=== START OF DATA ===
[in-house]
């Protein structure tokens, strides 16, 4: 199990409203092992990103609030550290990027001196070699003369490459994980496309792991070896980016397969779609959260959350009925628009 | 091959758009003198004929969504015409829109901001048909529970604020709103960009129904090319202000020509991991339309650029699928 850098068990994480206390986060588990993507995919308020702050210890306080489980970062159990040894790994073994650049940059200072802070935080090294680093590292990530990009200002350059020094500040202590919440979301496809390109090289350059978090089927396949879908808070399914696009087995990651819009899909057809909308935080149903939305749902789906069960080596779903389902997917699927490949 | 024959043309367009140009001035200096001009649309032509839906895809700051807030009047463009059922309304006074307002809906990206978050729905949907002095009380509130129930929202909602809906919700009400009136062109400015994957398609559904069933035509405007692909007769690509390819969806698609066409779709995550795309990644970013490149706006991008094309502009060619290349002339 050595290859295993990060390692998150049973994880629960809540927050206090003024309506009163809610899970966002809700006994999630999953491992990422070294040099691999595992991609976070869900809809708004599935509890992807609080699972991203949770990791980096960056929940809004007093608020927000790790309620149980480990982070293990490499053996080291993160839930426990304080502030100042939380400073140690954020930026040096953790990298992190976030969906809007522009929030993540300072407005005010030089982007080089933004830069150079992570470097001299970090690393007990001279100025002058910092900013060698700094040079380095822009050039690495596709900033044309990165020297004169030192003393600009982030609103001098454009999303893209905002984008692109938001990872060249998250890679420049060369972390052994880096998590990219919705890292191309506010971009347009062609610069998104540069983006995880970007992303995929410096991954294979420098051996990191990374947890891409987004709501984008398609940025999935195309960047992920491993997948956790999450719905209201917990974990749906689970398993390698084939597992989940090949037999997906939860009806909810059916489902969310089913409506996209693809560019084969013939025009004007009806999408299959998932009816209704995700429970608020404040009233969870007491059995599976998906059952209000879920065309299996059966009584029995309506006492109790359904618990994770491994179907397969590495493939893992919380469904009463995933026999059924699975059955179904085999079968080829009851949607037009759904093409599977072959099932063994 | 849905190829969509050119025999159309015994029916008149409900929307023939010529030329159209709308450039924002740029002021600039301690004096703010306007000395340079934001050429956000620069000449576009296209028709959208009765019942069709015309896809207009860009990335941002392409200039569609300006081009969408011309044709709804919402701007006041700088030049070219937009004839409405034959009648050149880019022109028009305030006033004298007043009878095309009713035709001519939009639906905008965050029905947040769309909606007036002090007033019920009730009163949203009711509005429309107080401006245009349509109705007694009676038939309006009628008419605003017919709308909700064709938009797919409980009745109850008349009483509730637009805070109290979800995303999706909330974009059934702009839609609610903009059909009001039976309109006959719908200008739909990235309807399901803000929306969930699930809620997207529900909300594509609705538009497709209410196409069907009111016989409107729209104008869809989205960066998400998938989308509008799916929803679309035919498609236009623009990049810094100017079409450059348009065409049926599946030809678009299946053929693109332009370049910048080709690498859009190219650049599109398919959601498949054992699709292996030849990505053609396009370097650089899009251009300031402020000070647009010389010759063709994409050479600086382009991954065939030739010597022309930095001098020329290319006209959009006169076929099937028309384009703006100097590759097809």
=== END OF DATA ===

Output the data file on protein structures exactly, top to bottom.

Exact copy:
[in-house]
């Protein structure tokens, strides 16, 4: 199990409203092992990103609030550290990027001196070699003369490459994980496309792991070896980016397969779609959260959350009925628009 | 091959758009003198004929969504015409829109901001048909529970604020709103960009129904090319202000020509991991339309650029699928 850098068990994480206390986060588990993507995919308020702050210890306080489980970062159990040894790994073994650049940059200072802070935080090294680093590292990530990009200002350059020094500040202590919440979301496809390109090289350059978090089927396949879908808070399914696009087995990651819009899909057809909308935080149903939305749902789906069960080596779903389902997917699927490949 | 024959043309367009140009001035200096001009649309032509839906895809700051807030009047463009059922309304006074307002809906990206978050729905949907002095009380509130129930929202909602809906919700009400009136062109400015994957398609559904069933035509405007692909007769690509390819969806698609066409779709995550795309990644970013490149706006991008094309502009060619290349002339 050595290859295993990060390692998150049973994880629960809540927050206090003024309506009163809610899970966002809700006994999630999953491992990422070294040099691999595992991609976070869900809809708004599935509890992807609080699972991203949770990791980096960056929940809004007093608020927000790790309620149980480990982070293990490499053996080291993160839930426990304080502030100042939380400073140690954020930026040096953790990298992190976030969906809007522009929030993540300072407005005010030089982007080089933004830069150079992570470097001299970090690393007990001279100025002058910092900013060698700094040079380095822009050039690495596709900033044309990165020297004169030192003393600009982030609103001098454009999303893209905002984008692109938001990872060249998250890679420049060369972390052994880096998590990219919705890292191309506010971009347009062609610069998104540069983006995880970007992303995929410096991954294979420098051996990191990374947890891409987004709501984008398609940025999935195309960047992920491993997948956790999450719905209201917990974990749906689970398993390698084939597992989940090949037999997906939860009806909810059916489902969310089913409506996209693809560019084969013939025009004007009806999408299959998932009816209704995700429970608020404040009233969870007491059995599976998906059952209000879920065309299996059966009584029995309506006492109790359904618990994770491994179907397969590495493939893992919380469904009463995933026999059924699975059955179904085999079968080829009851949607037009759904093409599977072959099932063994 | 849905190829969509050119025999159309015994029916008149409900929307023939010529030329159209709308450039924002740029002021600039301690004096703010306007000395340079934001050429956000620069000449576009296209028709959208009765019942069709015309896809207009860009990335941002392409200039569609300006081009969408011309044709709804919402701007006041700088030049070219937009004839409405034959009648050149880019022109028009305030006033004298007043009878095309009713035709001519939009639906905008965050029905947040769309909606007036002090007033019920009730009163949203009711509005429309107080401006245009349509109705007694009676038939309006009628008419605003017919709308909700064709938009797919409980009745109850008349009483509730637009805070109290979800995303999706909330974009059934702009839609609610903009059909009001039976309109006959719908200008739909990235309807399901803000929306969930699930809620997207529900909300594509609705538009497709209410196409069907009111016989409107729209104008869809989205960066998400998938989308509008799916929803679309035919498609236009623009990049810094100017079409450059348009065409049926599946030809678009299946053929693109332009370049910048080709690498859009190219650049599109398919959601498949054992699709292996030849990505053609396009370097650089899009251009300031402020000070647009010389010759063709994409050479600086382009991954065939030739010597022309930095001098020329290319006209959009006169076929099937028309384009703006100097590759097809």